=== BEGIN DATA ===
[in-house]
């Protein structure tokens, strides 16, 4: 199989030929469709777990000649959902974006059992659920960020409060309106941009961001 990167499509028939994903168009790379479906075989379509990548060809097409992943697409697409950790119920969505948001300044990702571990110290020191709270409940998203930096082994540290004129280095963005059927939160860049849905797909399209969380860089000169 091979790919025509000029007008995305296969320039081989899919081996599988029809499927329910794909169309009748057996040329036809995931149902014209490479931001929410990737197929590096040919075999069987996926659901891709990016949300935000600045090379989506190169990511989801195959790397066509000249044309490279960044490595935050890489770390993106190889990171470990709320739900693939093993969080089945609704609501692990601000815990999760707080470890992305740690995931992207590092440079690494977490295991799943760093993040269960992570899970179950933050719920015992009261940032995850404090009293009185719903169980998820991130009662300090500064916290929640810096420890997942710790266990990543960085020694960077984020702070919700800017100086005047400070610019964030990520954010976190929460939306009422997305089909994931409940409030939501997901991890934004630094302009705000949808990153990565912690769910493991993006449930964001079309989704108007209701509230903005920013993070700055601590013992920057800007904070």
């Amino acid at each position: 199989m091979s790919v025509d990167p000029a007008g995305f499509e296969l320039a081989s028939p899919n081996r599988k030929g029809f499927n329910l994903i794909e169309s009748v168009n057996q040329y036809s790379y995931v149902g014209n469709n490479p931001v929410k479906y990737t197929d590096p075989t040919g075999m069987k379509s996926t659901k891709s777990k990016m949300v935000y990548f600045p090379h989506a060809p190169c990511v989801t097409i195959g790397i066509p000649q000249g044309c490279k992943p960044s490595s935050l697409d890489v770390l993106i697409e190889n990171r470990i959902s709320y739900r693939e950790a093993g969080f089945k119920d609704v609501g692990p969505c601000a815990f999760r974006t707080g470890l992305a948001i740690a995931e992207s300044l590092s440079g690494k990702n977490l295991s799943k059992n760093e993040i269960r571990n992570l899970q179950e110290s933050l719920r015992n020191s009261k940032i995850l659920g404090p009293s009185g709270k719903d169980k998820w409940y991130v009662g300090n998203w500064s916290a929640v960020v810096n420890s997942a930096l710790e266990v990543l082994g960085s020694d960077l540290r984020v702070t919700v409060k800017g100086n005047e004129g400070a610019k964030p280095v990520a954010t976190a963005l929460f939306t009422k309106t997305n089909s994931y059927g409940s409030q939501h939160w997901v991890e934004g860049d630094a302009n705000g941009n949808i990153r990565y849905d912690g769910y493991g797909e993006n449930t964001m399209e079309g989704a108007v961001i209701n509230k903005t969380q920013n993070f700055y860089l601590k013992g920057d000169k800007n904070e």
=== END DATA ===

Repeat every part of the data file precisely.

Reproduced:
[in-house]
């Protein structure tokens, strides 16, 4: 199989030929469709777990000649959902974006059992659920960020409060309106941009961001 990167499509028939994903168009790379479906075989379509990548060809097409992943697409697409950790119920969505948001300044990702571990110290020191709270409940998203930096082994540290004129280095963005059927939160860049849905797909399209969380860089000169 091979790919025509000029007008995305296969320039081989899919081996599988029809499927329910794909169309009748057996040329036809995931149902014209490479931001929410990737197929590096040919075999069987996926659901891709990016949300935000600045090379989506190169990511989801195959790397066509000249044309490279960044490595935050890489770390993106190889990171470990709320739900693939093993969080089945609704609501692990601000815990999760707080470890992305740690995931992207590092440079690494977490295991799943760093993040269960992570899970179950933050719920015992009261940032995850404090009293009185719903169980998820991130009662300090500064916290929640810096420890997942710790266990990543960085020694960077984020702070919700800017100086005047400070610019964030990520954010976190929460939306009422997305089909994931409940409030939501997901991890934004630094302009705000949808990153990565912690769910493991993006449930964001079309989704108007209701509230903005920013993070700055601590013992920057800007904070």
């Amino acid at each position: 199989m091979s790919v025509d990167p000029a007008g995305f499509e296969l320039a081989s028939p899919n081996r599988k030929g029809f499927n329910l994903i794909e169309s009748v168009n057996q040329y036809s790379y995931v149902g014209n469709n490479p931001v929410k479906y990737t197929d590096p075989t040919g075999m069987k379509s996926t659901k891709s777990k990016m949300v935000y990548f600045p090379h989506a060809p190169c990511v989801t097409i195959g790397i066509p000649q000249g044309c490279k992943p960044s490595s935050l697409d890489v770390l993106i697409e190889n990171r470990i959902s709320y739900r693939e950790a093993g969080f089945k119920d609704v609501g692990p969505c601000a815990f999760r974006t707080g470890l992305a948001i740690a995931e992207s300044l590092s440079g690494k990702n977490l295991s799943k059992n760093e993040i269960r571990n992570l899970q179950e110290s933050l719920r015992n020191s009261k940032i995850l659920g404090p009293s009185g709270k719903d169980k998820w409940y991130v009662g300090n998203w500064s916290a929640v960020v810096n420890s997942a930096l710790e266990v990543l082994g960085s020694d960077l540290r984020v702070t919700v409060k800017g100086n005047e004129g400070a610019k964030p280095v990520a954010t976190a963005l929460f939306t009422k309106t997305n089909s994931y059927g409940s409030q939501h939160w997901v991890e934004g860049d630094a302009n705000g941009n949808i990153r990565y849905d912690g769910y493991g797909e993006n449930t964001m399209e079309g989704a108007v961001i209701n509230k903005t969380q920013n993070f700055y860089l601590k013992g920057d000169k800007n904070e």